Written by Gabrielle Suleida Felongco
Illustration by Cedric David Cortez
Published 16 March 2022
The COVID-19 pandemic affected various industries across the country, leading to business shutdowns and layoffs. Despite the increasing problem of job insecurity, women in Bulusan, Sorsogon are among the fortunate Filipinos who were able to earn stable incomes and provide for their families amid lockdowns. Their source of income may not be the usual type of businesses people nowadays are adopting. Surprising for some, but the answer lies in beekeeping, which also reveals a lesson or two on sustainable farming.
Pollinators have a strong influence on ecological relationships, ecosystem conservation, and genetic variation. Bees are needed in farm regions to pollinate cultivated crops and maintain biodiversity in non-cultivated areas. In a tropical climate, stingless bees are active all year and only experience inactivity during cooler weather. Stingless bees are harmless to humans unless their nests are disturbed. They are known to be excellent pollinators and exhibit the behaviors of efficient pollinators.  Though the beekeeping industry in the Philippines has increased in number over the past years, most beekeepers are not aware of the plants stingless bees use to build their hives. Beekeeping could play an important role in forest conservation and agriculture. 
There are several species of stingless bees endemic in the Philippines, among them is Tetragonula biroi (commonly called “Kiwot”). This species is commonly used in beekeeping.  Balay Buhay sa Uma Bee Farm (BBU), a farm in Bulusan, Sorsogon, utilizes this native species of stingless to produce honey and boost the pollination of coconut trees.
The farm’s owner, Luz Gamba-Catindig, expanded her business of beekeeping to include coconut plantations after she realized that Kiwot bees are excellent pollinators.  Recently, stingless bees increased the coconut yields in her farm by around 50%. They could expect a higher yield because research shows that Kiwot bees can boost coconut harvest by up to 80%.  Among the native plants that could also be found in her three-hectare farm are Canarium ovatum (Pili tree), a tree cultivated commercially in their region for its nuts, Syzygium tripinnatum or “hagis”, a berry tree whose fruit is turned into jams, juice, and jelly. 
Cantidig’s love for trees encouraged her to afforest the foothills of Mount Bulusan. She later discovered that it could be possible through pollinator-friendly agroforestry, a land management system that enables crops to live alongside trees.  Together with her coconut farmers, Catindig trained under the University of the Philippines Los Banos (UPLB) Bee Program. In turn, her bee farm became a learning site for aspiring beekeepers and crop growers. As a techno-demo farm, they are able to train more bee hunters and community members because of the sponsored programs.  They would also learn that there is no need to destroy forests to acquire honey and they become aware of the different livelihood opportunities beekeeping provides.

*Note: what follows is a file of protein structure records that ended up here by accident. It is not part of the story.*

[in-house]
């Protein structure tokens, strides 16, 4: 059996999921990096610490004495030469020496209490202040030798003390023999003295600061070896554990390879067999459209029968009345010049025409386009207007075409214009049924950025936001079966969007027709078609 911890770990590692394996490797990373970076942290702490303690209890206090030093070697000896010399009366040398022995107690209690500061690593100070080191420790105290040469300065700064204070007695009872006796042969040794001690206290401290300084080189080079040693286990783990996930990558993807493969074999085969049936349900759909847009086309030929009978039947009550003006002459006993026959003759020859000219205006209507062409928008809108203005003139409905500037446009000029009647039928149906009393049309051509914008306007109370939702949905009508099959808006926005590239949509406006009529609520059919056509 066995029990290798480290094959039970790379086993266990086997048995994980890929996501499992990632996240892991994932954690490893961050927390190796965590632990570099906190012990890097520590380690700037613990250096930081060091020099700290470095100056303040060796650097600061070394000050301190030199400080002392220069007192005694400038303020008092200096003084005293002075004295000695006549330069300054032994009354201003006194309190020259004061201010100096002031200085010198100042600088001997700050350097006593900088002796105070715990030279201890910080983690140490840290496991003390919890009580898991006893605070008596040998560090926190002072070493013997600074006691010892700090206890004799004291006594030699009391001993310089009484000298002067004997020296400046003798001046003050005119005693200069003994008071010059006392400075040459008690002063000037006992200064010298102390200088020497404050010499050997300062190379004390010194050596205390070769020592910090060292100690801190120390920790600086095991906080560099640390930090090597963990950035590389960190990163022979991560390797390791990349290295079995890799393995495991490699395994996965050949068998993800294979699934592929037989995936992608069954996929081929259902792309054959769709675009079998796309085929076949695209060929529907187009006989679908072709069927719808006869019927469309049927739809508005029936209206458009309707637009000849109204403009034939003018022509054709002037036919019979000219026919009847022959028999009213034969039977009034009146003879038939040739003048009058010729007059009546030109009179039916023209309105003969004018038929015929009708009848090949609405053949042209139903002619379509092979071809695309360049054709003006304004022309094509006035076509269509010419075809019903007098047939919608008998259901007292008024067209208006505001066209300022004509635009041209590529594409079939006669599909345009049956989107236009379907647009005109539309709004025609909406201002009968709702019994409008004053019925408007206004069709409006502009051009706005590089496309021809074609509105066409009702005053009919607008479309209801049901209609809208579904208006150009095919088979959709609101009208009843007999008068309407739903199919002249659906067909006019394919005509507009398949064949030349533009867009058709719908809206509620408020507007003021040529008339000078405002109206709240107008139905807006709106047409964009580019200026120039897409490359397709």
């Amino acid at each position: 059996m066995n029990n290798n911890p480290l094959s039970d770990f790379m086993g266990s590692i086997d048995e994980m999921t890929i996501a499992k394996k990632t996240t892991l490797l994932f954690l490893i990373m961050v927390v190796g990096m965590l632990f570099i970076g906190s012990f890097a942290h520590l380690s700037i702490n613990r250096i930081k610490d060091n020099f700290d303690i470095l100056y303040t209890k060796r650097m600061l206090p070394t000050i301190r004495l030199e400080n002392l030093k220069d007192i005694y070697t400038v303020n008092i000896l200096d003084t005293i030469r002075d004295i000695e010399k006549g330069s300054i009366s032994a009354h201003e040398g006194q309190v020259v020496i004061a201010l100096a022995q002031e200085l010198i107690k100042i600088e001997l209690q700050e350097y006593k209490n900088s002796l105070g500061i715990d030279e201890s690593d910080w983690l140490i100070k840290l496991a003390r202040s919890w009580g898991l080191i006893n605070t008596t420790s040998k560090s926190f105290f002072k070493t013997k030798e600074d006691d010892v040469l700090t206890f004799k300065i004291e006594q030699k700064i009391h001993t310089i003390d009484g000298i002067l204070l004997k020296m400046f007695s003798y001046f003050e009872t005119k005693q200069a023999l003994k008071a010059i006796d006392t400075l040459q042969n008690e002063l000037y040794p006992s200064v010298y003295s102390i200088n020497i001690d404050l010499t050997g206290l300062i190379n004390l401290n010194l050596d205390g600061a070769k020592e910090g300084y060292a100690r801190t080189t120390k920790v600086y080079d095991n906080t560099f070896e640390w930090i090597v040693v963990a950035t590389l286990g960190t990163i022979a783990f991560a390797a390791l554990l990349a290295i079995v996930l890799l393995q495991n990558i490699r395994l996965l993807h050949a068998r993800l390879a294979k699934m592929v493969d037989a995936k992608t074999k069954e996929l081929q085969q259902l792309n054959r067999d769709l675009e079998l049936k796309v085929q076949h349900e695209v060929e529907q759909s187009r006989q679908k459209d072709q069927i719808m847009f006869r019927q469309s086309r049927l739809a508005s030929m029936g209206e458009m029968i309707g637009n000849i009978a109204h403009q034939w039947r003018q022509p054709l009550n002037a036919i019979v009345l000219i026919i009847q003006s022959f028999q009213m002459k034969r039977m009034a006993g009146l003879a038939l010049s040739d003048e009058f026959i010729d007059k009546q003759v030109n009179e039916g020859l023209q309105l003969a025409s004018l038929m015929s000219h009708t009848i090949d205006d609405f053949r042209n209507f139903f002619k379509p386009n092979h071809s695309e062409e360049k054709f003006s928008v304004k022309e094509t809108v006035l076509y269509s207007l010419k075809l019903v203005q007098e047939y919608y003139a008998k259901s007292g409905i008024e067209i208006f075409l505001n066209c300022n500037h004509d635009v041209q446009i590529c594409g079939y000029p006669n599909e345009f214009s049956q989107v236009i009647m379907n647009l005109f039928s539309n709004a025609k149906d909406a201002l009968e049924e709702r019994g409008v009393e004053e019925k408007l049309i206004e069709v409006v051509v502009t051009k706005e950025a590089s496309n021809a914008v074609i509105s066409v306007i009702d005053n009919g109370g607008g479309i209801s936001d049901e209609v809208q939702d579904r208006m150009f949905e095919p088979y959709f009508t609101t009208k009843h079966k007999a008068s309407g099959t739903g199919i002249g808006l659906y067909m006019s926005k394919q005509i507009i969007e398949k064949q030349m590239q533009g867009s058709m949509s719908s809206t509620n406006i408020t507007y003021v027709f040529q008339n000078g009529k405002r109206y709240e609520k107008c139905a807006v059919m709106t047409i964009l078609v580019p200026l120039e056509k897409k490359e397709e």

Catindig employs local women to tend to the pasture and process bee products. In maintaining the bee pasture, gardeners are employed to water, remove dry leaves, and weed dead plants. It is a crucial job that keeps the bee pasture in good shape, which the bees depend on for the quantity and quality of the honey they produce. The farm sells products at its gates, mostly pollen and propolis products processed by women.  The presence of bee pastures in the region has been known to give job opportunities to local women. These women keep their jobs despite the numerous typhoons that devastate their region annually.
More women in the community follow Catindig’s footsteps as the agri-training programs cater to women due to the job’s meticulous nature. The training involves several processes such as pollen picking, propolis separation, and honey extraction. These livelihood opportunities can prevent family breadwinners from engaging in environmentally harmful activities to earn their wages. Agribusinesses such as bee farms encourage women in local communities to learn new skills to process products made by natural sources. They could earn stable wages and support their families through sustainable means.
- Travero JT, Nuez IL, Sagliba WS. Pollination of Apis mellifera and Trigona biroi on the Productivity of Solanaceous Crops. International Journal of Environmental and Rural Development. 2012;3(2):99-102.
- Barrera WB, Brosas JV, Sacil MD. Pollen sources of Tetragonula Biroi (Friese, 1898) (hymenoptera: Apidae, Meliponini) in two agroecosystems in Nagcarlan, Laguna, Philippines. Palynology. 2020;45(2):215–23.
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